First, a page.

Fehige defends the asymmetry between preference satisfaction and frustration on rationality grounds. This is my take:
Let's consider a given preference from the point of view of a given outcome after choosing it, in which the preference either exists or does not, by cases:
1. The preference exists:
a. If there's an outcome in which the preference exists and is more satisfied, and all else is equal, it would have been irrational to have chosen this one (over it, and at all).
b. If there's an outcome in which the preference exists and is less sat... (Read more)(Click to expand thread. ⌘F to Expand All)Cmd/Ctrl F to expand all comments on this post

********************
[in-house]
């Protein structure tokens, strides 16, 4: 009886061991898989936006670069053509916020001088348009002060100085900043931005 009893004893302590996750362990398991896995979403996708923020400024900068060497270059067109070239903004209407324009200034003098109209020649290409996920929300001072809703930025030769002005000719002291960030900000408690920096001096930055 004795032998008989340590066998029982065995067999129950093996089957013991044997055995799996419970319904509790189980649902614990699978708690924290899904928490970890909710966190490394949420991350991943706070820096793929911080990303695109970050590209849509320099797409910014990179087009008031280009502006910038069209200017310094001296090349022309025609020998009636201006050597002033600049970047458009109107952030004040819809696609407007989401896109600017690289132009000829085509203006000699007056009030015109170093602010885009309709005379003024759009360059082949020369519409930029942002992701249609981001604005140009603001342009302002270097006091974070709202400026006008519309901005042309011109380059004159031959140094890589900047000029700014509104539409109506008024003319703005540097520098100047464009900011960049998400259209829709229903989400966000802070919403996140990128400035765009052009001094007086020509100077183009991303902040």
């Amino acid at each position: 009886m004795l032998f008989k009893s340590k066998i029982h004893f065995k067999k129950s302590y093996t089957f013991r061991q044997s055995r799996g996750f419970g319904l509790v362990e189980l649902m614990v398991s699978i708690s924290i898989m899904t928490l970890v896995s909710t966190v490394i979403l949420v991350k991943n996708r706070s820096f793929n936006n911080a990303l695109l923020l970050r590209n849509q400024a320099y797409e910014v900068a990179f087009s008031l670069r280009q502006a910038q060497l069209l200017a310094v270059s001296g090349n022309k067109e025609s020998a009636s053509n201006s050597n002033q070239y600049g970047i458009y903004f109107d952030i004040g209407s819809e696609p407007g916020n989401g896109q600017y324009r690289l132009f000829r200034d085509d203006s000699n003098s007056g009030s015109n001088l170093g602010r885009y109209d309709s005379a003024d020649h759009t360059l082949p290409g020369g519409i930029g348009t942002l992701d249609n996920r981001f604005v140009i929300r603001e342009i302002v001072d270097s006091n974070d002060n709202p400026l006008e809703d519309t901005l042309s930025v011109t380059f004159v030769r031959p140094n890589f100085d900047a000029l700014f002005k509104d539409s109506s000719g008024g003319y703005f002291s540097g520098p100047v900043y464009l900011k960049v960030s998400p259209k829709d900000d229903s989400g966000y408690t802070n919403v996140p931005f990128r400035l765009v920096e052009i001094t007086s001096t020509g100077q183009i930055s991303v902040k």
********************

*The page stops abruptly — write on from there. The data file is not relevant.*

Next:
I also think this argument isn't specific to preferences, but could be extended to any interests, values or normative standards that are necessarily held by individuals (or other objects), including basically everything people value (see here for a non-exhaustive list). See Johann Frick’s paper and thesis which defend the procreation asymmetry, and my other post here.